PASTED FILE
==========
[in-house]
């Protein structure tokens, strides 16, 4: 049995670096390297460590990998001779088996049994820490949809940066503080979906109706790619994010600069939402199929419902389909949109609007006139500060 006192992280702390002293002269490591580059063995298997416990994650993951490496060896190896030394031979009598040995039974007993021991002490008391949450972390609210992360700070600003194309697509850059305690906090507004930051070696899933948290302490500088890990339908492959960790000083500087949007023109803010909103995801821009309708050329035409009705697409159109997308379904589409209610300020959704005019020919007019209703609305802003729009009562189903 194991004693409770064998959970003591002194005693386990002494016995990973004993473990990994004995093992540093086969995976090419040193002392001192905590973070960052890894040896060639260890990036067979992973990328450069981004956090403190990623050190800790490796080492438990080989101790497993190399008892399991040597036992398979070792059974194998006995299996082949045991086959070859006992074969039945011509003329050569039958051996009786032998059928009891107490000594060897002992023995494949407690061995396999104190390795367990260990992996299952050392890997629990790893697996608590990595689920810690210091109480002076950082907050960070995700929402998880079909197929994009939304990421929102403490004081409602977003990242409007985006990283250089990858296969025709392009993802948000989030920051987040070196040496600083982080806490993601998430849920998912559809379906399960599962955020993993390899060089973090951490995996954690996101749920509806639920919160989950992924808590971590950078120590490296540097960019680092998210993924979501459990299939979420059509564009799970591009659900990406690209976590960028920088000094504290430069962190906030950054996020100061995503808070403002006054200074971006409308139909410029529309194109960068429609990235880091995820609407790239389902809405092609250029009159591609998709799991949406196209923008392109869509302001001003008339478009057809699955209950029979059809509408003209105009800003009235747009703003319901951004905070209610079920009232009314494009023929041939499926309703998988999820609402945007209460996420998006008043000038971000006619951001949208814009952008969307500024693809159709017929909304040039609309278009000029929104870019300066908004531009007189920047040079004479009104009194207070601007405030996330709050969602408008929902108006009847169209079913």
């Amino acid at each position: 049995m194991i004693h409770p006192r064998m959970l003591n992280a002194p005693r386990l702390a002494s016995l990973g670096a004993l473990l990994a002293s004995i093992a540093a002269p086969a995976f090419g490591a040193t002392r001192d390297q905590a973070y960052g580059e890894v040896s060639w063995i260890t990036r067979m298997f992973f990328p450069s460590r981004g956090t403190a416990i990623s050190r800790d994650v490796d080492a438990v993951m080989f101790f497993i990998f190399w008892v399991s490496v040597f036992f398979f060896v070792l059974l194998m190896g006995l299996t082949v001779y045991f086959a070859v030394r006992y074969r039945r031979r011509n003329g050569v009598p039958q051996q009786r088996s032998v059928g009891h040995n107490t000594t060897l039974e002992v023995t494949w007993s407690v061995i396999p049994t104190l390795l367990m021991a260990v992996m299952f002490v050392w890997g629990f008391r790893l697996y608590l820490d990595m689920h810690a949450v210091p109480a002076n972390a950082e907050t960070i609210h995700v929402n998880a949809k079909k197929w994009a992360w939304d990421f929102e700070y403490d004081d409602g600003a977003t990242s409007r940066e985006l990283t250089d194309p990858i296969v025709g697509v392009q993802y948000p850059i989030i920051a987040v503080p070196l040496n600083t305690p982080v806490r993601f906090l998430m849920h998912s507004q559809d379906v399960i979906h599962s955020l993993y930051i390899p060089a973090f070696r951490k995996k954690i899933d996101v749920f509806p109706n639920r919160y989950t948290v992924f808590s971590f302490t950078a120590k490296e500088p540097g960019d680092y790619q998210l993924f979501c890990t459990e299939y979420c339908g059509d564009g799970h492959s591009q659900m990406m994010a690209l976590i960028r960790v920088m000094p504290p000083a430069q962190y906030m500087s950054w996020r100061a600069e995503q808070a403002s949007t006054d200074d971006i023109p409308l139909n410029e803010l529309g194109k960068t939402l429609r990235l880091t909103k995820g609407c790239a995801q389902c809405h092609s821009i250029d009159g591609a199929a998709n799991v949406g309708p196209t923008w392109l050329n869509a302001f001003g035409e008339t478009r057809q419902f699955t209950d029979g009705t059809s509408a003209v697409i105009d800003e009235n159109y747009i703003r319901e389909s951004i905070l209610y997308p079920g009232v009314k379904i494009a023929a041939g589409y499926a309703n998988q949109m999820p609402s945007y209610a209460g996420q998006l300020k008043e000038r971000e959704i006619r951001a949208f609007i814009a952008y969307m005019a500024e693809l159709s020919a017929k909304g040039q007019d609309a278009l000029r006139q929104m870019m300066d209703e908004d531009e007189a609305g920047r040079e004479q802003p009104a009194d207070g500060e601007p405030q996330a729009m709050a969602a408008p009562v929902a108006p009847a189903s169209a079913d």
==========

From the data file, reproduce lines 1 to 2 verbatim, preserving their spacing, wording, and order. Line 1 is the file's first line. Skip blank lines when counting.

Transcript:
[in-house]
């Protein structure tokens, strides 16, 4: 049995670096390297460590990998001779088996049994820490949809940066503080979906109706790619994010600069939402199929419902389909949109609007006139500060 006192992280702390002293002269490591580059063995298997416990994650993951490496060896190896030394031979009598040995039974007993021991002490008391949450972390609210992360700070600003194309697509850059305690906090507004930051070696899933948290302490500088890990339908492959960790000083500087949007023109803010909103995801821009309708050329035409009705697409159109997308379904589409209610300020959704005019020919007019209703609305802003729009009562189903 194991004693409770064998959970003591002194005693386990002494016995990973004993473990990994004995093992540093086969995976090419040193002392001192905590973070960052890894040896060639260890990036067979992973990328450069981004956090403190990623050190800790490796080492438990080989101790497993190399008892399991040597036992398979070792059974194998006995299996082949045991086959070859006992074969039945011509003329050569039958051996009786032998059928009891107490000594060897002992023995494949407690061995396999104190390795367990260990992996299952050392890997629990790893697996608590990595689920810690210091109480002076950082907050960070995700929402998880079909197929994009939304990421929102403490004081409602977003990242409007985006990283250089990858296969025709392009993802948000989030920051987040070196040496600083982080806490993601998430849920998912559809379906399960599962955020993993390899060089973090951490995996954690996101749920509806639920919160989950992924808590971590950078120590490296540097960019680092998210993924979501459990299939979420059509564009799970591009659900990406690209976590960028920088000094504290430069962190906030950054996020100061995503808070403002006054200074971006409308139909410029529309194109960068429609990235880091995820609407790239389902809405092609250029009159591609998709799991949406196209923008392109869509302001001003008339478009057809699955209950029979059809509408003209105009800003009235747009703003319901951004905070209610079920009232009314494009023929041939499926309703998988999820609402945007209460996420998006008043000038971000006619951001949208814009952008969307500024693809159709017929909304040039609309278009000029929104870019300066908004531009007189920047040079004479009104009194207070601007405030996330709050969602408008929902108006009847169209079913």